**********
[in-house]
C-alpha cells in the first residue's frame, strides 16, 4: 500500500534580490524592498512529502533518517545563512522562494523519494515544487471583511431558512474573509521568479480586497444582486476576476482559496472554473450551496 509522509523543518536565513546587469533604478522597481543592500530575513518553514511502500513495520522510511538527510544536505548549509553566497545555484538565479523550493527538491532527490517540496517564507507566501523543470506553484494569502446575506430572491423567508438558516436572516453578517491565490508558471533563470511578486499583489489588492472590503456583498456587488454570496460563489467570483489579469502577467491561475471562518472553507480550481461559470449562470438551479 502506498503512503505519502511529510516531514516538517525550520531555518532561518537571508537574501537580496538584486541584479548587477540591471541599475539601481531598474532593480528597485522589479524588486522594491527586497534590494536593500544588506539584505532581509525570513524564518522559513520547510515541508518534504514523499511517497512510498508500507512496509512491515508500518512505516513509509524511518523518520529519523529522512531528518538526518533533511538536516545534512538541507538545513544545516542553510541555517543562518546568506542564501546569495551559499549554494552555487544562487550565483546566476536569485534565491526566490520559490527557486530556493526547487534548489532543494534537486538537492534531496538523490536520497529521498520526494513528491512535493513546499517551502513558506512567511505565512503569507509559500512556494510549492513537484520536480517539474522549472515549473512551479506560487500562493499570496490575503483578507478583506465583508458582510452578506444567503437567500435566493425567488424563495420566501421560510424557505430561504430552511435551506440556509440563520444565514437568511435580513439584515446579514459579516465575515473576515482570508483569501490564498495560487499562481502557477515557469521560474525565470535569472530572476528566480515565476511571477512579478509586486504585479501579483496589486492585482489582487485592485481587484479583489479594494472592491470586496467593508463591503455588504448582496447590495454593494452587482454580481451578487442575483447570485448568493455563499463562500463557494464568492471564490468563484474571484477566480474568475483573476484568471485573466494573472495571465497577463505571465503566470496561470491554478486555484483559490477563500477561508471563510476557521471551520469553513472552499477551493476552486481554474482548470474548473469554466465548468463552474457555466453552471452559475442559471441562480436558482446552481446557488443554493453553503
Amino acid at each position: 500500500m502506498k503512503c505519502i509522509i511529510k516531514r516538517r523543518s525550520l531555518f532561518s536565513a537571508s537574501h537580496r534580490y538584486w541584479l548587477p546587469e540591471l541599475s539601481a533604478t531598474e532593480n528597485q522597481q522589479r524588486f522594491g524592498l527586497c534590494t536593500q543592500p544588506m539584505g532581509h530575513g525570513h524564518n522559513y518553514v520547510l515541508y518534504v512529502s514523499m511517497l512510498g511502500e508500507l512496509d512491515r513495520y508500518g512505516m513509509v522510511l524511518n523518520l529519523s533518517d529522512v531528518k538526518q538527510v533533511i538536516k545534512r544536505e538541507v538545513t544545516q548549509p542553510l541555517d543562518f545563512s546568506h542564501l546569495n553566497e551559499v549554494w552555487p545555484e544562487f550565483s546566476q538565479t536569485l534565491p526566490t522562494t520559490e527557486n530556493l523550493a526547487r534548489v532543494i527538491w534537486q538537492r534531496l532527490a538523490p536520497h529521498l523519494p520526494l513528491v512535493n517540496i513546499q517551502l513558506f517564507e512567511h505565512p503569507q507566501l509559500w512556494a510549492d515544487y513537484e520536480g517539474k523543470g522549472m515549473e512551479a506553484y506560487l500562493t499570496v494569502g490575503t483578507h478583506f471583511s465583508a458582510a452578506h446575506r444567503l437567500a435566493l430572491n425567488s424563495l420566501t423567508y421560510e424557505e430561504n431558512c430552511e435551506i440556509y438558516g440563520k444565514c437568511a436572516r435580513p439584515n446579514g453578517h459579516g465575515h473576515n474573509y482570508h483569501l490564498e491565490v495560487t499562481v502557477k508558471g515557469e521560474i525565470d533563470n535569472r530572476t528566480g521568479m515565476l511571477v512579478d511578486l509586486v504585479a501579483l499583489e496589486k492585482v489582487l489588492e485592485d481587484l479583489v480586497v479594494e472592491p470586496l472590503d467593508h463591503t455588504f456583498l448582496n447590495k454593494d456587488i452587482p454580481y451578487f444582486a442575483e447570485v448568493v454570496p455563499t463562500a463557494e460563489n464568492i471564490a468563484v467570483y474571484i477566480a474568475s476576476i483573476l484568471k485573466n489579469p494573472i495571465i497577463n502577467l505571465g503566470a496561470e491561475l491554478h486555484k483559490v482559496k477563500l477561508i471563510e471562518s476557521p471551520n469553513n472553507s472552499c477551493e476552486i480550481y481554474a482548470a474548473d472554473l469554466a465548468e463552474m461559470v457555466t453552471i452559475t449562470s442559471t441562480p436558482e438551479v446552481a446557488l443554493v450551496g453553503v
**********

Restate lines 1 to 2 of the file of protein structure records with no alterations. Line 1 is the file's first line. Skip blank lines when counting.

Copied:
[in-house]
C-alpha cells in the first residue's frame, strides 16, 4: 500500500534580490524592498512529502533518517545563512522562494523519494515544487471583511431558512474573509521568479480586497444582486476576476482559496472554473450551496 509522509523543518536565513546587469533604478522597481543592500530575513518553514511502500513495520522510511538527510544536505548549509553566497545555484538565479523550493527538491532527490517540496517564507507566501523543470506553484494569502446575506430572491423567508438558516436572516453578517491565490508558471533563470511578486499583489489588492472590503456583498456587488454570496460563489467570483489579469502577467491561475471562518472553507480550481461559470449562470438551479 502506498503512503505519502511529510516531514516538517525550520531555518532561518537571508537574501537580496538584486541584479548587477540591471541599475539601481531598474532593480528597485522589479524588486522594491527586497534590494536593500544588506539584505532581509525570513524564518522559513520547510515541508518534504514523499511517497512510498508500507512496509512491515508500518512505516513509509524511518523518520529519523529522512531528518538526518533533511538536516545534512538541507538545513544545516542553510541555517543562518546568506542564501546569495551559499549554494552555487544562487550565483546566476536569485534565491526566490520559490527557486530556493526547487534548489532543494534537486538537492534531496538523490536520497529521498520526494513528491512535493513546499517551502513558506512567511505565512503569507509559500512556494510549492513537484520536480517539474522549472515549473512551479506560487500562493499570496490575503483578507478583506465583508458582510452578506444567503437567500435566493425567488424563495420566501421560510424557505430561504430552511435551506440556509440563520444565514437568511435580513439584515446579514459579516465575515473576515482570508483569501490564498495560487499562481502557477515557469521560474525565470535569472530572476528566480515565476511571477512579478509586486504585479501579483496589486492585482489582487485592485481587484479583489479594494472592491470586496467593508463591503455588504448582496447590495454593494452587482454580481451578487442575483447570485448568493455563499463562500463557494464568492471564490468563484474571484477566480474568475483573476484568471485573466494573472495571465497577463505571465503566470496561470491554478486555484483559490477563500477561508471563510476557521471551520469553513472552499477551493476552486481554474482548470474548473469554466465548468463552474457555466453552471452559475442559471441562480436558482446552481446557488443554493453553503